Sad news for classic TV fans. A true luminary has passed away. Garry Marshall, perhaps best known for creating the evergreen sitcom Happy Days died Tuesday night in Burbank. He succumbed to complications from pneumonia following a stroke.

Marshall was 81 years old at the time of his death. He was also known for bringing Neil Simon's iconic play The Odd Couple to the small screen for the first time as an American sitcom. A true legend in both the world of film and television, news of his untimely demise was first reported on by Access Hollywood. Cause of death was then confirmed by TMZ.

RELATED: Erin Moran, Joanie from Happy Days, Passes Away at 56

Garry Marshall was the brother of actress/director Penny Marshall, and was behind her first sitcom Laverne & Shirley, a spinoff of Happy Days. He gave Penny her first big break with a bit part on Happy Days that later expanded into the iconic role of Laverne Defazio. Born in the Bronx, New York, Marshall began his career on television writing for Jack Paar's Tonight Show.

He would go onto write for The Joey Bishop Hour and The Dick Van Dyke Show before developing his first sitcom, an adaptation of The Odd Couple. In the early 70s, he worked on the anthology series Love, American Style, where the character of Richie Cunningham was first introduced. That led directly into Happy Days, which debuted in January of 1974 and ran for 11 seasons, ending in 1984.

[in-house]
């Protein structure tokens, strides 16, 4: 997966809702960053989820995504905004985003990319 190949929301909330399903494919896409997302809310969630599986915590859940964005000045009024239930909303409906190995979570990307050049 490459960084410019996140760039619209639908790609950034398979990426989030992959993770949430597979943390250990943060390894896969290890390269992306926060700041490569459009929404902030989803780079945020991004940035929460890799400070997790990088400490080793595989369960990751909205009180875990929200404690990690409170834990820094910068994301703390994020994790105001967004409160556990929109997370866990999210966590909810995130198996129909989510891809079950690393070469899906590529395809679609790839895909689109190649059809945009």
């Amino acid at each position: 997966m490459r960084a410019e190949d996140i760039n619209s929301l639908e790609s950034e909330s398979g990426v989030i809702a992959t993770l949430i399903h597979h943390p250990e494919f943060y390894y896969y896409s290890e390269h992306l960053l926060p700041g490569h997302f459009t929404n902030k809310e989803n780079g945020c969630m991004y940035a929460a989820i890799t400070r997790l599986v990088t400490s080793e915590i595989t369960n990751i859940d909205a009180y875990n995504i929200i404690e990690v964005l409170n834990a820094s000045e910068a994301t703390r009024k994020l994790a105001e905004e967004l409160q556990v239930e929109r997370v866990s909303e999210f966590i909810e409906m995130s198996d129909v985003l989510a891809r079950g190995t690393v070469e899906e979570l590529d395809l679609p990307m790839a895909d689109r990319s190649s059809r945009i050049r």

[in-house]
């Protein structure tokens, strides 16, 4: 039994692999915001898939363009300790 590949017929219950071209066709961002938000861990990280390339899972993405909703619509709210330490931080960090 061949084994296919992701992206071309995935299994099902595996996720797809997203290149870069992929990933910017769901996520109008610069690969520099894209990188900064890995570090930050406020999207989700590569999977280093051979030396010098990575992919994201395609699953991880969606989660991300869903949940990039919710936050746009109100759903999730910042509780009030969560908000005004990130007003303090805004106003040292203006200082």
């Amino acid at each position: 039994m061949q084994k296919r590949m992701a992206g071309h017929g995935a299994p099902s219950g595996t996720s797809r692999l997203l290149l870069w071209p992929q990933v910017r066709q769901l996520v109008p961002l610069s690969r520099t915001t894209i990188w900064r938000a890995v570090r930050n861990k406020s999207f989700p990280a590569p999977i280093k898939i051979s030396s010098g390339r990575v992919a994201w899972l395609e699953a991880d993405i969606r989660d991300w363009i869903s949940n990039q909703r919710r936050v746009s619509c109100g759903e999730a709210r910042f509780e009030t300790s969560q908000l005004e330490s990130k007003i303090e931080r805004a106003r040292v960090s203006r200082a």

During that stretch of time, he would create a vast number of other sitcoms. These included other Happy Days spinoffs Mork & Mindy and Joanie Loves Chachi, along with Donna Pescow's Angie, Blansky's Beauties, The Brian Keith Show and Hey, Landlord. The man didn't just work behind the camera, he was also a featured actor on such shows as The George Burns and Gracie Allen Show and he played Stan Lansing on Murphy Brown. He later appeared on Brothers and Sisters and Louie. This past year, he showed up on an episode of CBS' new The Odd Couple sitcom reboot.

Garry Marshall was also quite the prolific movie director. He is responsible for quite a few iconic films, perhaps most notably the movie that turned Julia Roberts into a household name, Pretty Woman. He also directed both of Anne Hathaway's Princess Diaries movies. Other hits include The Flamingo Kid and Beaches. He also wrote the biography Wake Me When It's Funny: How to Break into Show Business and Stay There. He is survived by his wife Barbara Marshall and his 3 children.